Professor emeritus at University of Sussex, UK.
Microbial evolution, including methods of assessing recombination from sequence data, and analysis of variation in Helicobacter and Neisseria. Evolution of human mitochondrial DNA sequences and investigation of evidence for extensive recombination.
John Maynard Smith is best known for his use of mathematical analyses in biology. Trained as an engineer and then as a biologist, Smith applied game theory to animal behavior and found that although variation exists, natural selection tends to maintain a balance between different characteristics within a species. This balance is called the "evolutionary stable strategy."
Crafoord Prize (1999), with Ernst Mayr and George C. Williams, "for fundamental contributions to the conceptual development of evolutionary biology"
Awadalla, P., Eyre-Walker, A. C,, Maynard Smith, J. (1999). Linkage disequilibrium and recombination Hominid mitochondrial DNA. Science 286: 2524 - 2525.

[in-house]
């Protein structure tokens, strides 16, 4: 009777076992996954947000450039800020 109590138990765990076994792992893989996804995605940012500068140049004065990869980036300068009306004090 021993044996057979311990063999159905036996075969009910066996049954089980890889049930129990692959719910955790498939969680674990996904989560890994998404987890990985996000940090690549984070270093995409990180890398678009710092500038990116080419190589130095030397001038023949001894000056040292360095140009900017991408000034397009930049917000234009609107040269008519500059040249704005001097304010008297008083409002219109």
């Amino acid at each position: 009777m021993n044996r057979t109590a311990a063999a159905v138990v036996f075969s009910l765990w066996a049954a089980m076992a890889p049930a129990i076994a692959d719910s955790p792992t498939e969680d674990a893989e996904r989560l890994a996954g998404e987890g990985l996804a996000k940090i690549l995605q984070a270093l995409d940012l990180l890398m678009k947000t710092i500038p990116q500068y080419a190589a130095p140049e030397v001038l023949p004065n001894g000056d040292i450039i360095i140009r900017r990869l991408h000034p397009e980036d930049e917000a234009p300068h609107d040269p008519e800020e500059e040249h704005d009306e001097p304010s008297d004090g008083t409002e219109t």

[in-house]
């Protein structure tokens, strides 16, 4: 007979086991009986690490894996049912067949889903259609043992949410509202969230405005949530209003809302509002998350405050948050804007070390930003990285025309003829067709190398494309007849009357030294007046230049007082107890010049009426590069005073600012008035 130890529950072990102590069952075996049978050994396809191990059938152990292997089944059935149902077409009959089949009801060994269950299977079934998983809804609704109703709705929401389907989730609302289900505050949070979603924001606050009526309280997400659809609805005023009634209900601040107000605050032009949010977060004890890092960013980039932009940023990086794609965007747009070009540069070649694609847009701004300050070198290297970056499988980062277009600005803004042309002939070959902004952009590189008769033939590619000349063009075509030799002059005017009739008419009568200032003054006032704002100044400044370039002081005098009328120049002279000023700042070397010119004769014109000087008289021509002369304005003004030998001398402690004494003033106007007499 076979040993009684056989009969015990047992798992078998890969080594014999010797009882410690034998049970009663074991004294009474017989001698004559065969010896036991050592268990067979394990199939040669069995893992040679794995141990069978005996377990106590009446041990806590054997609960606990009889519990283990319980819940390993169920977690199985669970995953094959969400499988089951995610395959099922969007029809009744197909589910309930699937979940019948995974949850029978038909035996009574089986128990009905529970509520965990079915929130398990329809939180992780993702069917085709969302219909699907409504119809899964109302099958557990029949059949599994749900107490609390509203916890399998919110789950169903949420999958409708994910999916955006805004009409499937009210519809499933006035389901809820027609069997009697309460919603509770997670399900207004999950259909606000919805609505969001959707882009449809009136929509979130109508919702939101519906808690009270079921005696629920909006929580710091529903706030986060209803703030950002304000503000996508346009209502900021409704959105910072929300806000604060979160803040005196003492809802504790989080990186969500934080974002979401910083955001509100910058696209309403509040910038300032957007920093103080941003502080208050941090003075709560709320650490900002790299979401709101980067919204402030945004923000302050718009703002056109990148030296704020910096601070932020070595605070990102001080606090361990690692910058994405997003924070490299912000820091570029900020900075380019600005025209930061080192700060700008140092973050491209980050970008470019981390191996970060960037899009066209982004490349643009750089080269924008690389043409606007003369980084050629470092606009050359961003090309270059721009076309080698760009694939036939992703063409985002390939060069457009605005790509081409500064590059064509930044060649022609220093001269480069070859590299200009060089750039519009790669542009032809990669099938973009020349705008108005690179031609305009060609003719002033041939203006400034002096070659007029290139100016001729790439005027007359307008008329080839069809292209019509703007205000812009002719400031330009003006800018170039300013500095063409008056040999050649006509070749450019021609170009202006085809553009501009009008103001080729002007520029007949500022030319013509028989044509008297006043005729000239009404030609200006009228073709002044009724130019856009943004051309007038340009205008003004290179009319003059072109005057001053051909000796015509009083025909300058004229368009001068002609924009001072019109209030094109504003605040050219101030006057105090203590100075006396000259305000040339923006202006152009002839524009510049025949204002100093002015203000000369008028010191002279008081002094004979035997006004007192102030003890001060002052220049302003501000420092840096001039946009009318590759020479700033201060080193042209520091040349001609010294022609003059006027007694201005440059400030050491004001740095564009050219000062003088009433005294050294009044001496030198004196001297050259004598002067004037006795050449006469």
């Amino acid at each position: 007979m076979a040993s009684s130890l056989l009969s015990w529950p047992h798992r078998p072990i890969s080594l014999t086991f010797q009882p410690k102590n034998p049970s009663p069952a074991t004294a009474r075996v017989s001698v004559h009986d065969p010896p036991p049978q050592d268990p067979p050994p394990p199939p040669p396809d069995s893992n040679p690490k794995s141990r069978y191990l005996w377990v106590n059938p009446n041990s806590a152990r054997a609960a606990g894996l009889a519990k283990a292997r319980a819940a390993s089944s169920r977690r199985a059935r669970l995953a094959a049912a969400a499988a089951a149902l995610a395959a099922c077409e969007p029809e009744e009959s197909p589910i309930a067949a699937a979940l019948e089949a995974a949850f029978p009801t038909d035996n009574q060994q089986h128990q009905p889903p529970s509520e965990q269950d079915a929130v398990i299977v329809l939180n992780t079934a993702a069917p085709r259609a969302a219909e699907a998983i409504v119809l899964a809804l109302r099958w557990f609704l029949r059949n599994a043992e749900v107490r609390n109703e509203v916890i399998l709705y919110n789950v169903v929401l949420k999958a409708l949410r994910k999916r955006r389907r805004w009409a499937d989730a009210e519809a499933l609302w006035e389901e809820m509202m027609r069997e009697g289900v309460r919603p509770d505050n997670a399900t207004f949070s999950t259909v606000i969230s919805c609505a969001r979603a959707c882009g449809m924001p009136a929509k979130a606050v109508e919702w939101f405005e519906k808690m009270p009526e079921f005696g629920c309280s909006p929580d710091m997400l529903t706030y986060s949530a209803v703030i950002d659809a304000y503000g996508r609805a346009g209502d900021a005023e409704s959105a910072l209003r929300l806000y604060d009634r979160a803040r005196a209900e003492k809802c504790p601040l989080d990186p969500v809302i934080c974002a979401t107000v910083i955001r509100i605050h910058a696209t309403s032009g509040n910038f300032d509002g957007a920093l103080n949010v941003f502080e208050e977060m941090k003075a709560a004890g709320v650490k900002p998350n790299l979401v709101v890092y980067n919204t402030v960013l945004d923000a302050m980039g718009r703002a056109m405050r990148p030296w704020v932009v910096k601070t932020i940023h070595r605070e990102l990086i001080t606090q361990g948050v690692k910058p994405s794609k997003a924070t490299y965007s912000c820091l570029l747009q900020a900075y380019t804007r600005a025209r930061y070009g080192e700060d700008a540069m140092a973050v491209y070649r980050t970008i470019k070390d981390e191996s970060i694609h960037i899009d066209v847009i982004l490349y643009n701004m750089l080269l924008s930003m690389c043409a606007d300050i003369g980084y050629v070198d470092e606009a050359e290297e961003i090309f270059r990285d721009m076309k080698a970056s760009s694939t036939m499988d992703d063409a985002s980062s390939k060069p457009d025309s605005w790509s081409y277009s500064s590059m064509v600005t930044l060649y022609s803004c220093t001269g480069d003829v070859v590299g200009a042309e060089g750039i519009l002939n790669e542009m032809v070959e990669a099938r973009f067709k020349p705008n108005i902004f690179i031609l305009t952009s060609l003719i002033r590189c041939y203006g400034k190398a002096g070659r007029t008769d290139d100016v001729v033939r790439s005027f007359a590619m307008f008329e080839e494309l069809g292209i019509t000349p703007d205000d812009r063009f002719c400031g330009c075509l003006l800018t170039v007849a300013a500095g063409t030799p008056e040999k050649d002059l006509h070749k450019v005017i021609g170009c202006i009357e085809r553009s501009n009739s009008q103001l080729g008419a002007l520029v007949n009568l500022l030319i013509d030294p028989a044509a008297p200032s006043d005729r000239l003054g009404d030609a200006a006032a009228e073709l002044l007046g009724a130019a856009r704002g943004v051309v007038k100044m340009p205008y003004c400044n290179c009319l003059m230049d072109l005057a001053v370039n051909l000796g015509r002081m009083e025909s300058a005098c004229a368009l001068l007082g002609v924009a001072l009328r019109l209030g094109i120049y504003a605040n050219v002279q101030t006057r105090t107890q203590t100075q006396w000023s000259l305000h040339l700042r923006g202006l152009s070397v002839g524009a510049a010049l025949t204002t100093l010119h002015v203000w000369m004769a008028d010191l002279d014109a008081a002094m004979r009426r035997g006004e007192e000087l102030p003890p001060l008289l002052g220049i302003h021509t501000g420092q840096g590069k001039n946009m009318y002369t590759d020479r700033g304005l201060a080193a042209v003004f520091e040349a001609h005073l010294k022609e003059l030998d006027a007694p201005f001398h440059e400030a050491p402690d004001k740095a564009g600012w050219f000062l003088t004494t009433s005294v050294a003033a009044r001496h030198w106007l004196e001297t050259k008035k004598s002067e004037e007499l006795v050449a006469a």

Szathmary, E., Maynard Smith, J. (1999). The origins of life. Oxford University Press.
Cooke, J., Novak, M. A., Boerlijst, M. & Maynard Smith, J. (1997) Evolutionary origins and maintenance of redundant gene expression during metazoan development. TIG 13, 360-364.
Novak, M. A. Boerlijst, M. C., Cooke, J. & Maynard Smith, J. (1997) Evolution of genetic redundancy. Nature 388, 167-171.
Taddei, F., Radman, M., Maynard Smith, J., Toupance, B., Gouyon, P. H. & Godelle, B. (1997) Role of mutator genes in adaptive evolution. Nature 387, 700-702.
Feil, E., Zhou, J., Maynard Smith, J. and Spratt, B. G. (1996) A comparison of the nucleotide sequences of the adk and recA genes of pathogenic and commensal Neisseria species: Evidence for extensive interspecies recombination within adk J. Mol. Evol. 43, 631-640.